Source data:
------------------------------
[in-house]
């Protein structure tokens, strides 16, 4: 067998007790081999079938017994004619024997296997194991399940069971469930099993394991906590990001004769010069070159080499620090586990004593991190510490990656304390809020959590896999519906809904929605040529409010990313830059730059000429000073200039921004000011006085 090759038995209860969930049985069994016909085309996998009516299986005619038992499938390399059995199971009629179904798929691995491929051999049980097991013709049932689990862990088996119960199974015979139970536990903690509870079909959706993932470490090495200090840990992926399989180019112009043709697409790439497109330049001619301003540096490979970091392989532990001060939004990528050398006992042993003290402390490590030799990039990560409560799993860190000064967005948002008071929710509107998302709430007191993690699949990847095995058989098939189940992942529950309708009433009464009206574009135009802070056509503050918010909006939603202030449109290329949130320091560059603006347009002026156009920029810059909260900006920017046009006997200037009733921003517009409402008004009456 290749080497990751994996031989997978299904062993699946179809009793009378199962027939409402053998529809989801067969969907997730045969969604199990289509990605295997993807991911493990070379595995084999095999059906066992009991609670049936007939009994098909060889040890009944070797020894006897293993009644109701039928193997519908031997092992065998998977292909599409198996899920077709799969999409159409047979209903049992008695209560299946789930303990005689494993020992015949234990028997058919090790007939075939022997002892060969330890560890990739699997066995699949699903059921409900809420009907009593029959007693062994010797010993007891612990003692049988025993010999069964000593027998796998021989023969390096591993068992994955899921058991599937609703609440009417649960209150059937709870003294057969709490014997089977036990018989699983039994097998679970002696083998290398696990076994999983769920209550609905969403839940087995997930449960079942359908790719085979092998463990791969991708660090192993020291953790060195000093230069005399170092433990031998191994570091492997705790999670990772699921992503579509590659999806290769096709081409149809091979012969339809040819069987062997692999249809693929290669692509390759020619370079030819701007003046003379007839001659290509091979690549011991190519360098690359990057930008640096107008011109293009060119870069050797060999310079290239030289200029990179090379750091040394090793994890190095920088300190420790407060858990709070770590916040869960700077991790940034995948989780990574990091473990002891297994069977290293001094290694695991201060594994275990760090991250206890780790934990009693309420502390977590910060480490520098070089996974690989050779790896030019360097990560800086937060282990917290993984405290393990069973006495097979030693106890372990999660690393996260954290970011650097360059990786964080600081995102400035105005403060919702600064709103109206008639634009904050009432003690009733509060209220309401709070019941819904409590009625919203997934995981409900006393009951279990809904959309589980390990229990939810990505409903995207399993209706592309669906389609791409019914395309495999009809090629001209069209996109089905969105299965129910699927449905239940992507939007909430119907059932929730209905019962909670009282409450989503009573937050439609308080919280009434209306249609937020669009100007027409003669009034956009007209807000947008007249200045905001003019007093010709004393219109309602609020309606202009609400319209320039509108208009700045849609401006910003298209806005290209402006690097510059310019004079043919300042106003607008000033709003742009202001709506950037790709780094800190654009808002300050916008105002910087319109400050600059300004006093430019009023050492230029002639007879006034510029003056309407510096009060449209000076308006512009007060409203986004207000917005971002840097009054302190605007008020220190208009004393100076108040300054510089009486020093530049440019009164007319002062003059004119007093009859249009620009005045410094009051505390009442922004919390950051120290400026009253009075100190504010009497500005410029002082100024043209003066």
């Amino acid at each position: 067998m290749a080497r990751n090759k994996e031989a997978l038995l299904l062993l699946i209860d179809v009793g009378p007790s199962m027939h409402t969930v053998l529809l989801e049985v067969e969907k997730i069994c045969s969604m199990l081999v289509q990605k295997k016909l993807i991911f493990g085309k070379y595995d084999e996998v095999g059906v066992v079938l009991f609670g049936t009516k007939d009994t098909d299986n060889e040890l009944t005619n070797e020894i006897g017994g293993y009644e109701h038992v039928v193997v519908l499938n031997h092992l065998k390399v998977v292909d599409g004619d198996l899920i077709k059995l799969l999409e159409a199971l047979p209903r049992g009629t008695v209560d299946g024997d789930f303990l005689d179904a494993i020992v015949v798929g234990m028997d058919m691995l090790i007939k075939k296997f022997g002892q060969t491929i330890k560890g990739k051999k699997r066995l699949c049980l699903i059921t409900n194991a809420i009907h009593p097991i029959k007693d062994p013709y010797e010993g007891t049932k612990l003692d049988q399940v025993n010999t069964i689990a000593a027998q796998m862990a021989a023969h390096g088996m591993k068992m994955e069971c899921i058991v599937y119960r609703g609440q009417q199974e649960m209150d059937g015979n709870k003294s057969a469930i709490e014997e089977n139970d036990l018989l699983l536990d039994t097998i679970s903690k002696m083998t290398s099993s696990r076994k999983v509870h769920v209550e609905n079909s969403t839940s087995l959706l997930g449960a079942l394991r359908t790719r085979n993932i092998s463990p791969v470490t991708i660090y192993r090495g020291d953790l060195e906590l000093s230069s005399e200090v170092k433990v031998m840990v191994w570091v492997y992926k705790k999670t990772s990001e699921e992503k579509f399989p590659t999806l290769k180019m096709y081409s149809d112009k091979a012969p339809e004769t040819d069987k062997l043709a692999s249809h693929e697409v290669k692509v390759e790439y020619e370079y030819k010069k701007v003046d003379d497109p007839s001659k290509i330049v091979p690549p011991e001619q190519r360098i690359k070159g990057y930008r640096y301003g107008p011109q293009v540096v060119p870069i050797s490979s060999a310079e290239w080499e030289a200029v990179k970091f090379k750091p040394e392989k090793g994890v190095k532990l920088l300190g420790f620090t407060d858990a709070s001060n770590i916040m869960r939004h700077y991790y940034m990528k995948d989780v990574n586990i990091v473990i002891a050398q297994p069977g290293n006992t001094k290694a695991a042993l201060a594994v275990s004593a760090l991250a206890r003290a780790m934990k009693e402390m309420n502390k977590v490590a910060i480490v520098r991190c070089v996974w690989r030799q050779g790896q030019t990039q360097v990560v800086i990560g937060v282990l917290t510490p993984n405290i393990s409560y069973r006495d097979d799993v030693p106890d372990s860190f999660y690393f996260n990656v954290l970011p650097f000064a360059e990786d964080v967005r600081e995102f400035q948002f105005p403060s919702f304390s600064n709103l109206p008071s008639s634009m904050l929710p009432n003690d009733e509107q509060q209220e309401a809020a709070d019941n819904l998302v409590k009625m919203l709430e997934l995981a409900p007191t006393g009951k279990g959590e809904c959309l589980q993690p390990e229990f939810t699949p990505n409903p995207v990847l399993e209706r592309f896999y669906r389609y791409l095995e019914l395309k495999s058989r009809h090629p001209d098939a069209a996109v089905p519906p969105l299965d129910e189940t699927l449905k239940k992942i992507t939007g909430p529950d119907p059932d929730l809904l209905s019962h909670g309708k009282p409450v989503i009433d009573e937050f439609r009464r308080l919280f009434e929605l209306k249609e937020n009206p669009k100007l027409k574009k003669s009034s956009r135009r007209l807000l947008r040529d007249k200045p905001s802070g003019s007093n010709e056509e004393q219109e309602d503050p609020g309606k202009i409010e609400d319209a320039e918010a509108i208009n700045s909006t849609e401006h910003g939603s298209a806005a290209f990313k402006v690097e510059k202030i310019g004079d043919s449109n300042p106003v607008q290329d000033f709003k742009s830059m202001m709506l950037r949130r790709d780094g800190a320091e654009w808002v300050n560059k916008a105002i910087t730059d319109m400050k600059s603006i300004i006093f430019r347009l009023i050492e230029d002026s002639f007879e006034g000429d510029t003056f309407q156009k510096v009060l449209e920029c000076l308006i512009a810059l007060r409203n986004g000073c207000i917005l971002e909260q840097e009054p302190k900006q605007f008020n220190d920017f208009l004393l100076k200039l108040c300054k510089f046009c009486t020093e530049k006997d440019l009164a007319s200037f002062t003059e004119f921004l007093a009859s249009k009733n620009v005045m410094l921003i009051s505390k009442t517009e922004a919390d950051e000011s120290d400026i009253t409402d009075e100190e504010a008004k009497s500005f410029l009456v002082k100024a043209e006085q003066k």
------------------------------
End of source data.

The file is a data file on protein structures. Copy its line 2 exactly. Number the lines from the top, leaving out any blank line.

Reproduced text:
């Protein structure tokens, strides 16, 4: 067998007790081999079938017994004619024997296997194991399940069971469930099993394991906590990001004769010069070159080499620090586990004593991190510490990656304390809020959590896999519906809904929605040529409010990313830059730059000429000073200039921004000011006085 090759038995209860969930049985069994016909085309996998009516299986005619038992499938390399059995199971009629179904798929691995491929051999049980097991013709049932689990862990088996119960199974015979139970536990903690509870079909959706993932470490090495200090840990992926399989180019112009043709697409790439497109330049001619301003540096490979970091392989532990001060939004990528050398006992042993003290402390490590030799990039990560409560799993860190000064967005948002008071929710509107998302709430007191993690699949990847095995058989098939189940992942529950309708009433009464009206574009135009802070056509503050918010909006939603202030449109290329949130320091560059603006347009002026156009920029810059909260900006920017046009006997200037009733921003517009409402008004009456 290749080497990751994996031989997978299904062993699946179809009793009378199962027939409402053998529809989801067969969907997730045969969604199990289509990605295997993807991911493990070379595995084999095999059906066992009991609670049936007939009994098909060889040890009944070797020894006897293993009644109701039928193997519908031997092992065998998977292909599409198996899920077709799969999409159409047979209903049992008695209560299946789930303990005689494993020992015949234990028997058919090790007939075939022997002892060969330890560890990739699997066995699949699903059921409900809420009907009593029959007693062994010797010993007891612990003692049988025993010999069964000593027998796998021989023969390096591993068992994955899921058991599937609703609440009417649960209150059937709870003294057969709490014997089977036990018989699983039994097998679970002696083998290398696990076994999983769920209550609905969403839940087995997930449960079942359908790719085979092998463990791969991708660090192993020291953790060195000093230069005399170092433990031998191994570091492997705790999670990772699921992503579509590659999806290769096709081409149809091979012969339809040819069987062997692999249809693929290669692509390759020619370079030819701007003046003379007839001659290509091979690549011991190519360098690359990057930008640096107008011109293009060119870069050797060999310079290239030289200029990179090379750091040394090793994890190095920088300190420790407060858990709070770590916040869960700077991790940034995948989780990574990091473990002891297994069977290293001094290694695991201060594994275990760090991250206890780790934990009693309420502390977590910060480490520098070089996974690989050779790896030019360097990560800086937060282990917290993984405290393990069973006495097979030693106890372990999660690393996260954290970011650097360059990786964080600081995102400035105005403060919702600064709103109206008639634009904050009432003690009733509060209220309401709070019941819904409590009625919203997934995981409900006393009951279990809904959309589980390990229990939810990505409903995207399993209706592309669906389609791409019914395309495999009809090629001209069209996109089905969105299965129910699927449905239940992507939007909430119907059932929730209905019962909670009282409450989503009573937050439609308080919280009434209306249609937020669009100007027409003669009034956009007209807000947008007249200045905001003019007093010709004393219109309602609020309606202009609400319209320039509108208009700045849609401006910003298209806005290209402006690097510059310019004079043919300042106003607008000033709003742009202001709506950037790709780094800190654009808002300050916008105002910087319109400050600059300004006093430019009023050492230029002639007879006034510029003056309407510096009060449209000076308006512009007060409203986004207000917005971002840097009054302190605007008020220190208009004393100076108040300054510089009486020093530049440019009164007319002062003059004119007093009859249009620009005045410094009051505390009442922004919390950051120290400026009253009075100190504010009497500005410029002082100024043209003066």